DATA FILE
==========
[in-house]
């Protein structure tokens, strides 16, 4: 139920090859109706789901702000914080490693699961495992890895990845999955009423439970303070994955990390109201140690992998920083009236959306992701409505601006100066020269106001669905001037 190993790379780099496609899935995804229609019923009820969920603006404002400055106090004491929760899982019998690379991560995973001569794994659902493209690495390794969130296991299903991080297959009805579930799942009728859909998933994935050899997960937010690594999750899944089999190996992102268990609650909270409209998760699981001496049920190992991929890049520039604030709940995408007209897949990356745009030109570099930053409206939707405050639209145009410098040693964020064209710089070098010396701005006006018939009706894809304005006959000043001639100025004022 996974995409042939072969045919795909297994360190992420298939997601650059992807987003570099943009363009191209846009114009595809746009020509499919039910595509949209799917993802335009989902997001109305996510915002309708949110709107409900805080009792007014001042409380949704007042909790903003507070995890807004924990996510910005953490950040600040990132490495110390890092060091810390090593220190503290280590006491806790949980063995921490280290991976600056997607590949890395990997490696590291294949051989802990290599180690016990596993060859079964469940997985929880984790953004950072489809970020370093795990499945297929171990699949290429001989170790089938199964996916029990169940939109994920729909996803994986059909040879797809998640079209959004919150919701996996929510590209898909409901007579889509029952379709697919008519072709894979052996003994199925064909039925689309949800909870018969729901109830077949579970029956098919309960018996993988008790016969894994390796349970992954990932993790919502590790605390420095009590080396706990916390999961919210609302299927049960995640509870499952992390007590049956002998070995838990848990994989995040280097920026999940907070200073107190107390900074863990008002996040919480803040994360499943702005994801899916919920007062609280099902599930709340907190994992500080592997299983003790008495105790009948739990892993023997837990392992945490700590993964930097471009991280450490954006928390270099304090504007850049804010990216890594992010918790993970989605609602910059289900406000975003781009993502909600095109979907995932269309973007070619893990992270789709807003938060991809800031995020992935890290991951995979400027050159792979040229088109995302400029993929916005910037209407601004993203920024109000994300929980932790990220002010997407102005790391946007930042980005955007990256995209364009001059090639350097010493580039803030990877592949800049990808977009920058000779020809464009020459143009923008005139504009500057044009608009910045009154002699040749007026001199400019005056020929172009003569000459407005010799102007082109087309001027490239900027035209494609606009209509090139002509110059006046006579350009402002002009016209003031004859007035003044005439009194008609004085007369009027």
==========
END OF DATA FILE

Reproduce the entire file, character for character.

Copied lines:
[in-house]
């Protein structure tokens, strides 16, 4: 139920090859109706789901702000914080490693699961495992890895990845999955009423439970303070994955990390109201140690992998920083009236959306992701409505601006100066020269106001669905001037 190993790379780099496609899935995804229609019923009820969920603006404002400055106090004491929760899982019998690379991560995973001569794994659902493209690495390794969130296991299903991080297959009805579930799942009728859909998933994935050899997960937010690594999750899944089999190996992102268990609650909270409209998760699981001496049920190992991929890049520039604030709940995408007209897949990356745009030109570099930053409206939707405050639209145009410098040693964020064209710089070098010396701005006006018939009706894809304005006959000043001639100025004022 996974995409042939072969045919795909297994360190992420298939997601650059992807987003570099943009363009191209846009114009595809746009020509499919039910595509949209799917993802335009989902997001109305996510915002309708949110709107409900805080009792007014001042409380949704007042909790903003507070995890807004924990996510910005953490950040600040990132490495110390890092060091810390090593220190503290280590006491806790949980063995921490280290991976600056997607590949890395990997490696590291294949051989802990290599180690016990596993060859079964469940997985929880984790953004950072489809970020370093795990499945297929171990699949290429001989170790089938199964996916029990169940939109994920729909996803994986059909040879797809998640079209959004919150919701996996929510590209898909409901007579889509029952379709697919008519072709894979052996003994199925064909039925689309949800909870018969729901109830077949579970029956098919309960018996993988008790016969894994390796349970992954990932993790919502590790605390420095009590080396706990916390999961919210609302299927049960995640509870499952992390007590049956002998070995838990848990994989995040280097920026999940907070200073107190107390900074863990008002996040919480803040994360499943702005994801899916919920007062609280099902599930709340907190994992500080592997299983003790008495105790009948739990892993023997837990392992945490700590993964930097471009991280450490954006928390270099304090504007850049804010990216890594992010918790993970989605609602910059289900406000975003781009993502909600095109979907995932269309973007070619893990992270789709807003938060991809800031995020992935890290991951995979400027050159792979040229088109995302400029993929916005910037209407601004993203920024109000994300929980932790990220002010997407102005790391946007930042980005955007990256995209364009001059090639350097010493580039803030990877592949800049990808977009920058000779020809464009020459143009923008005139504009500057044009608009910045009154002699040749007026001199400019005056020929172009003569000459407005010799102007082109087309001027490239900027035209494609606009209509090139002509110059006046006579350009402002002009016209003031004859007035003044005439009194008609004085007369009027």